A divided Sixth Circuit Court of Appeals panel ruled in the case of In re FirstEnergy Solutions Corp. on Dec. 12, 2019. The panel decided that the U.S. Bankruptcy Court and the Federal Energy Regulatory Commission (FERC) share jurisdiction when a Chapter 11 debtor moves to reject a power purchase and sale contract over which the FERC has jurisdiction (Power Contract). However, the Sixth Circuit noted that such jurisdiction is not equal; declaring the bankruptcy court’s authority as primary and superior to that of the FERC. In doing so, however, the Sixth Circuit was critical of the Bankruptcy Court’s attempts in the case to completely circumvent the involvement of the FERC, stressing that the FERC is to play a participatory role; just not the final, decisive role. Therefore, for the time being in the Sixth Circuit, with some participation of the FERC, the U.S. bankruptcy courts will have ultimate authority over such contract rejections. The holding is likely to have significant ramifications for the energy-consuming public.
Importantly, the Sixth Circuit also held that when a Chapter 11 debtor moves the bankruptcy court for permission to reject a Power Contract, the court must “consider the public interest and ensure that the equities balance in favor of rejecting the contract…” Thus, the bankruptcy court is arguably being charged with “public interest” considerations comparable to those of the FERC in its own consideration of a Power Contract, at least in the Sixth Circuit. In making that consideration, the court “must invite the FERC to participate and provide an opinion … within a reasonable time.”
The Sixth Circuit affirmed in part and reversed in part the decision of the bankruptcy court. The court had entered a temporary restraining order, followed by a preliminary injunction, barring the FERC from commencing or continuing any proceedings addressing the debtor’s rejection of certain Power Contracts. The bankruptcy court’s order also enjoined the FERC from interfering with the bankruptcy court’s “exclusive jurisdiction” with respect to any rejection motions involving those Power Contracts.
The FERC, joined by the power producers who were parties to the contracts at issue, asserted an argument from case law in other contexts that once Power Contracts are filed with and approved by the FERC, they should no longer be considered ordinary contracts in the bankruptcy context. This is known as the “Filed Rate Doctrine.” It has been applied in situations involving disputes over rates set forth in contracts that have been approved by the FERC. Arguing that the doctrine should be applied in the bankruptcy context, as well, the FERC advocated that once it approves such contracts, they take on the characteristics of a regulation or statute, which a bankruptcy court lacks the authority to overturn. The Sixth Circuit rejected that argument, finding that such Power Contracts are in fact ordinary contracts, not the equivalent of statutes or regulations. As such, they may be rejected in a bankruptcy proceeding if approved by the bankruptcy court. The Sixth Circuit noted the public necessity of having available and functional bankruptcy relief, and further noted that such public necessity is superior to the public need for the FERC to have complete and exclusive jurisdiction over the regulation of Power Contracts.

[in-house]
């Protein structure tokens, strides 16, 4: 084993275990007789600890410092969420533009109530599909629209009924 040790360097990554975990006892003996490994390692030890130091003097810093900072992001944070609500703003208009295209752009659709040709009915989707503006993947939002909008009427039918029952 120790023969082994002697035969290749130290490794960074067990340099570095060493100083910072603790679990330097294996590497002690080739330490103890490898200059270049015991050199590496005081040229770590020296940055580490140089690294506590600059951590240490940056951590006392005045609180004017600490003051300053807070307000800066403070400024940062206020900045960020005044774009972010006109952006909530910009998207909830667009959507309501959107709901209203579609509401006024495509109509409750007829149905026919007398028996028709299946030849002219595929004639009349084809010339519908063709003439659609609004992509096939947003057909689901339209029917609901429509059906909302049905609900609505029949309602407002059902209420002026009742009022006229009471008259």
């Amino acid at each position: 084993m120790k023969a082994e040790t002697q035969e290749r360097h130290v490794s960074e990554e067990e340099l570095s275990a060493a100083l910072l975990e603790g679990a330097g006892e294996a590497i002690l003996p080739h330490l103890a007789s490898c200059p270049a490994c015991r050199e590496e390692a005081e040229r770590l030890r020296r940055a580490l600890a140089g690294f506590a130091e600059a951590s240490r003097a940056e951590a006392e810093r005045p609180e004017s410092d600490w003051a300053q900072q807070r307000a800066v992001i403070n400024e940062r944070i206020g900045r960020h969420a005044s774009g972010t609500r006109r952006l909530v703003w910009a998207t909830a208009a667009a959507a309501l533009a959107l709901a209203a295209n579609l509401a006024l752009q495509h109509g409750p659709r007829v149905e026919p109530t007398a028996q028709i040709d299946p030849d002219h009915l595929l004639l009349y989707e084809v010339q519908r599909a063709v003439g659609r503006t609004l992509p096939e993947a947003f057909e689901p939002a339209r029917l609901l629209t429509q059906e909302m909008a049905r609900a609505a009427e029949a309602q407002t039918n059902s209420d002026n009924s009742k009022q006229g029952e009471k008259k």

Additionally, the Sixth Circuit determined that the bankruptcy court cannot prevent the FERC from taking actions in the matter which are not inconsistent with the final determination of the bankruptcy court. In this case, the Sixth Circuit determined that the bankruptcy court had gone too far by enjoining the FERC from initiating or continuing any proceedings, issuing any orders regarding the Power Contracts, or interfering with the bankruptcy court’s “exclusive jurisdiction.” The Sixth Circuit concluded that the bankruptcy court has only the limited authority to enjoin the FERC from issuing an order or compelling an action which would directly conflict with the bankruptcy court’s orders, and does not have exclusive jurisdiction over such contracts.
Finally, the Sixth Circuit addressed the standard which is to be applied by the bankruptcy court in the rejection of a Power Contract. Typically, the standard to be applied to a debtor’s request to reject a contract is the “business judgment test.” That is, the rejection of a contract is normally granted if it is determined to be burdensome to the debtor in the informed reasonable business judgment of the debtor (or its receiver or trustee). In this case, the Sixth Circuit determined that a heightened standard is appropriate, given the potentially significant public interest in such Power Contracts. Specifically, the bankruptcy court must consider the impact of a rejection of the contract on that public interest, “including the consequential impact on consumers, and any tangential contract provisions concerning such things as decommissioning, environmental management, and future pension obligations.”
While this important question of jurisdiction has now been addressed by the Sixth Circuit, it remains the subject of a split among the circuit courts and is currently the subject of an appeal in the Ninth Circuit.